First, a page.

Dictionary of Tropical Medicine
An acute inflammation of the eye resulting from an irritant secreted by beetles of the genus Paederus, getting onto the eye.
The progressive development of a disease that runs its course without treatment.1. Stage of susceptibility2. Stage of presymptomatic3. Stage of clinical disease4. Stage of disability/resolution
The stinging cells present on the tentacles (and the bell of some species) of cnidarian. Each nematocyst consists of an coiled tube which may be bathed in venom. When the trigger on the outside of the nematocyst is touched, the tube rapidly inverts itself firing rather like a harpoon into the tissues of the prey. Venom on the outside of this tube is thus deposited in the tissues, and possibly into blood vessels during this trajectory. Finally, in some specialised nematocysts venom is then discharged through the open end of this thread tube and is deposited in the tissues of the prey.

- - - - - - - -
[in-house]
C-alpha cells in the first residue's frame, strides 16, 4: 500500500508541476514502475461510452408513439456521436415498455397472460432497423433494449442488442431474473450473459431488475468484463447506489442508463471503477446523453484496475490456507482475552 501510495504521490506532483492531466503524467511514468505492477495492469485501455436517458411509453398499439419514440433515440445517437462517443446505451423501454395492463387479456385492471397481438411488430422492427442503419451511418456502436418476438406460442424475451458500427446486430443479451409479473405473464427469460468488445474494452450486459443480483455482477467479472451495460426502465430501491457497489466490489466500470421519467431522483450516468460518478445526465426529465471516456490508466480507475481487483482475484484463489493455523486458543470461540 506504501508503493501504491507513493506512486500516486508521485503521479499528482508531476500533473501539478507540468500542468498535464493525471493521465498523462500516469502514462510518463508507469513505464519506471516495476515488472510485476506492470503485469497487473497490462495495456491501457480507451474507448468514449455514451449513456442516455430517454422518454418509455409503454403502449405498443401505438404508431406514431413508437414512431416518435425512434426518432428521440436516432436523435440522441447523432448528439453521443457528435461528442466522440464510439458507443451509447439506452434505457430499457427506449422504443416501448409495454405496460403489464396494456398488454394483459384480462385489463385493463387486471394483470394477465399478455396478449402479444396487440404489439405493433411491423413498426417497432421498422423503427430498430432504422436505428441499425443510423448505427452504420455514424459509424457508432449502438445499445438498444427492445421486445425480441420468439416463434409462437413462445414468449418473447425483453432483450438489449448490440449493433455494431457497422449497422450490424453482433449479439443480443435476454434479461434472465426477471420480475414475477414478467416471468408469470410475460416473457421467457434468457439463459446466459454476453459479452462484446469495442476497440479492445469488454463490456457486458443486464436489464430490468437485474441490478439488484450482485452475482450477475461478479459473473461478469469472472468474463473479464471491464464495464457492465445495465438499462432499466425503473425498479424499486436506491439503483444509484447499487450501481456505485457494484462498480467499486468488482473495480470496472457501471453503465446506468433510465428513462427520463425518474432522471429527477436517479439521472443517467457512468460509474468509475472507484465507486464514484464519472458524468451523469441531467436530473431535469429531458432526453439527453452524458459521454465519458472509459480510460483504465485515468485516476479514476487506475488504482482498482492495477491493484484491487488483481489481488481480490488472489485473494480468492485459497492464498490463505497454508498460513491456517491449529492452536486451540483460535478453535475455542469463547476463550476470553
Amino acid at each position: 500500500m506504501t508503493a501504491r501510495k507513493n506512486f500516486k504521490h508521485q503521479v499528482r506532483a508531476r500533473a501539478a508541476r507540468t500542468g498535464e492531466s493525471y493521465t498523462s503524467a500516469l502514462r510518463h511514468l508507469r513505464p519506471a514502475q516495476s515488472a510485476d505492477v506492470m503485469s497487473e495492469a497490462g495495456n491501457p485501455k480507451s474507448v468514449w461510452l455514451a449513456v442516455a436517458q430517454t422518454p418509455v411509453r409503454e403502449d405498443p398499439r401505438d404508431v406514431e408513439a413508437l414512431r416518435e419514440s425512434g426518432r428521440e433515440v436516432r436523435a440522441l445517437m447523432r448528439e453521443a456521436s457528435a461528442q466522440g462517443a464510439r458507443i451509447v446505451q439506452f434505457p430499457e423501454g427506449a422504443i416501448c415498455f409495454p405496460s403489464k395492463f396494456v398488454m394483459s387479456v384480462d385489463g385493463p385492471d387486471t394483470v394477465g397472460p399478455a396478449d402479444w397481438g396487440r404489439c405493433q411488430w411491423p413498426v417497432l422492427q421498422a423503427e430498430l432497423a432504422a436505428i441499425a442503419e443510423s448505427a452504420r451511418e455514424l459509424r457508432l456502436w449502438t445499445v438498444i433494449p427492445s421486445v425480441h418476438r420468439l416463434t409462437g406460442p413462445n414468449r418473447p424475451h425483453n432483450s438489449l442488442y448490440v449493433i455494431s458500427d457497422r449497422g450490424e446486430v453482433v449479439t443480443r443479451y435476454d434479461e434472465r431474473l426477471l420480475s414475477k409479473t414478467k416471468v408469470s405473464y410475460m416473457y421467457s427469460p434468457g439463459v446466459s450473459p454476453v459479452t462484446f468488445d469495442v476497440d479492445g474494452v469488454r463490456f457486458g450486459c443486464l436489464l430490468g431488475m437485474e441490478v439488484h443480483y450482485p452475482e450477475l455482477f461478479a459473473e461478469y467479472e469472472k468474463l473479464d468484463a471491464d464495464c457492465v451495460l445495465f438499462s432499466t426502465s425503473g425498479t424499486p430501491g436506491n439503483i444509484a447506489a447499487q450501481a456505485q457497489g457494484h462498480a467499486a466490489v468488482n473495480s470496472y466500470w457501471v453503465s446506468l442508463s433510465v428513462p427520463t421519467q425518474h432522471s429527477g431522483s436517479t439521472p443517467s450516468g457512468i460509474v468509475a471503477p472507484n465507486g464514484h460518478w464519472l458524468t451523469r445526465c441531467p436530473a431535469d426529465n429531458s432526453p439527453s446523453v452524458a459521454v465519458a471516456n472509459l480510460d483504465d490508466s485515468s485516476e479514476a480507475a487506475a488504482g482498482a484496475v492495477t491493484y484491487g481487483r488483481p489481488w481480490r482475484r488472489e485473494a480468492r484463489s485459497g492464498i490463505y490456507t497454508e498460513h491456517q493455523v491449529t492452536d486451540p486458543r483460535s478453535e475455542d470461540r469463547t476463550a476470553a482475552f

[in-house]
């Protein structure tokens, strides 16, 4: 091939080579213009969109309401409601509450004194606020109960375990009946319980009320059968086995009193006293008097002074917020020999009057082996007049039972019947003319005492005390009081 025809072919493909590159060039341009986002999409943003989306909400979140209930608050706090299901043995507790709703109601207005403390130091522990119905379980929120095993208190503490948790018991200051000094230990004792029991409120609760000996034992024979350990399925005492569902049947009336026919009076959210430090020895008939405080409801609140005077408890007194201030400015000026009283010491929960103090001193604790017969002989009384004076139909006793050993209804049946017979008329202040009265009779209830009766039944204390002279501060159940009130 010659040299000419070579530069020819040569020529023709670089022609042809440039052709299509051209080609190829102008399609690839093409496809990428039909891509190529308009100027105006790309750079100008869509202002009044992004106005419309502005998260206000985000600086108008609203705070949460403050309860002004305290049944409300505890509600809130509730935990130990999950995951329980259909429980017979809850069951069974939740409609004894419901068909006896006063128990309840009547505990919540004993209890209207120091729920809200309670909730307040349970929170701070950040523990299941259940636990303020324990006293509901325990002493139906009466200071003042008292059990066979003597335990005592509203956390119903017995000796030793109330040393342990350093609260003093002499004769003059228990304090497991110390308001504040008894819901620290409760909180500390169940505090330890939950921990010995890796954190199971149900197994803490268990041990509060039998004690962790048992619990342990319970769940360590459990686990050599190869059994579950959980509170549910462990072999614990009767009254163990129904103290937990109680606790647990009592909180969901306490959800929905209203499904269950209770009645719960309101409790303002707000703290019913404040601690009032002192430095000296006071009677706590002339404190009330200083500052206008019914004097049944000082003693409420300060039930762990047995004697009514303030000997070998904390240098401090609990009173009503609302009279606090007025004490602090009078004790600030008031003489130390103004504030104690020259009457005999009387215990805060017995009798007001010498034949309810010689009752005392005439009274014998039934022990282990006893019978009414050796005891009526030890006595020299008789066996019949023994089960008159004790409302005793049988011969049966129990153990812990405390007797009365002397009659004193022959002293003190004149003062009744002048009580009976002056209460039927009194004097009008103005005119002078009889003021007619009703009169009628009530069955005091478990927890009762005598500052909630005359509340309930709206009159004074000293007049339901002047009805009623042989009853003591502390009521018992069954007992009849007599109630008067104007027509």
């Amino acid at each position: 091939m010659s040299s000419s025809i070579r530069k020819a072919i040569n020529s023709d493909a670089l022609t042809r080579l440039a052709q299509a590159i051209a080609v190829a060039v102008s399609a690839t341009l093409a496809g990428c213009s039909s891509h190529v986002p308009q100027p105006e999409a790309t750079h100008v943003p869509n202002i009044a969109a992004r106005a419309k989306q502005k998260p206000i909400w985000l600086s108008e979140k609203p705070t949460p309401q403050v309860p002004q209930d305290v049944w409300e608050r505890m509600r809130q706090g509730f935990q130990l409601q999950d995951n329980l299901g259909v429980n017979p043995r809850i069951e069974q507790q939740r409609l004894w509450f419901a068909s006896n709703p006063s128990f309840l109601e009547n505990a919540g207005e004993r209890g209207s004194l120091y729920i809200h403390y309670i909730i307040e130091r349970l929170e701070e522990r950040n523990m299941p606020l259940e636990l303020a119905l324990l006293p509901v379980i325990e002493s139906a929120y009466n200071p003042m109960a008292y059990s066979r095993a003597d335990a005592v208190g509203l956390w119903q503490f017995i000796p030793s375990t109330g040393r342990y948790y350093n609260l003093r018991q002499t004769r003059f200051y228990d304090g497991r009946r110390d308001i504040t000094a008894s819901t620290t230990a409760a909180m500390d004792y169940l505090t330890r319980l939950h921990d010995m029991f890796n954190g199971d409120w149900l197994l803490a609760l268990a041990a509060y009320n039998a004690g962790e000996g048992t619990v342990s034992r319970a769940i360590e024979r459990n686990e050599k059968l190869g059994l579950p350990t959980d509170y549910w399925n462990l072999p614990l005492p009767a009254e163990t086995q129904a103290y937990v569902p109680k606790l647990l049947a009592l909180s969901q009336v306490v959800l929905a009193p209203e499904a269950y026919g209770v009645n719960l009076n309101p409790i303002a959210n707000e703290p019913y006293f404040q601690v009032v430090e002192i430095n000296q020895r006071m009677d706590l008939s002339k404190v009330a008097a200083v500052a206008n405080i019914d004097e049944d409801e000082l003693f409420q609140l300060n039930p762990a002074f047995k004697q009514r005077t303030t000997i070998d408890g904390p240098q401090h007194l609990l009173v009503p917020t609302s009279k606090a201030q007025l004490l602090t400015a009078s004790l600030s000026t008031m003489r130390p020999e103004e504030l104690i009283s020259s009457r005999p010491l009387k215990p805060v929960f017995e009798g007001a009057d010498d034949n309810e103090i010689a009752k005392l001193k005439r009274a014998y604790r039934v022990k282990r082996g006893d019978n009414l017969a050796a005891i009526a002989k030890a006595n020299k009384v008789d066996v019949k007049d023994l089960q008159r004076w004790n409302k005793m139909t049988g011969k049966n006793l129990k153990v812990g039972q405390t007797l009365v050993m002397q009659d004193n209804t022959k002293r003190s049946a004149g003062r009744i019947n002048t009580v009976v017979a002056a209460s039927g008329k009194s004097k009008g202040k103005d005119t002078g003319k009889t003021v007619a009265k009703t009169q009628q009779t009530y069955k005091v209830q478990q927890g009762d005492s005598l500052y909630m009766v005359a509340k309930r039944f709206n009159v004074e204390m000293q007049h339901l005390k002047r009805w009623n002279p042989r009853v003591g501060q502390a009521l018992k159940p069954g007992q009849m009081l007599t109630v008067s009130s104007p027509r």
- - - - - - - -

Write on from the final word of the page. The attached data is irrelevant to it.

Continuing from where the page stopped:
Unsegmented worms having a gut and a body cavity (pseudocoel). Are round in transverse section. Many species are parasitic.
Virus first identified from the village of Nipah in Malaysia. Carried by flying foxes (fruit bats). Can infect pigs and humans.
Nuclear magnetic resonance. A technique for making images of the organs of the body using the way protons resonate in a magnetic field.
Nematodes which live in nodules in the wall of the large intestine. Belong to the genus Oesophagostomum. Infect a range of mammal species including humans.
A severe form of scabies presenting often in immunosuppressed individuals, often presenting with a generalised dermatitis, extensive scaling and occasionally vesiculation and crusting. The severe itch may be reduced or absent. Secondary infection can develop. See also Scabies.
An infectious or other disease required to be notified to the relevant State Government Authority for entry onto the Notifiable Diseases Register.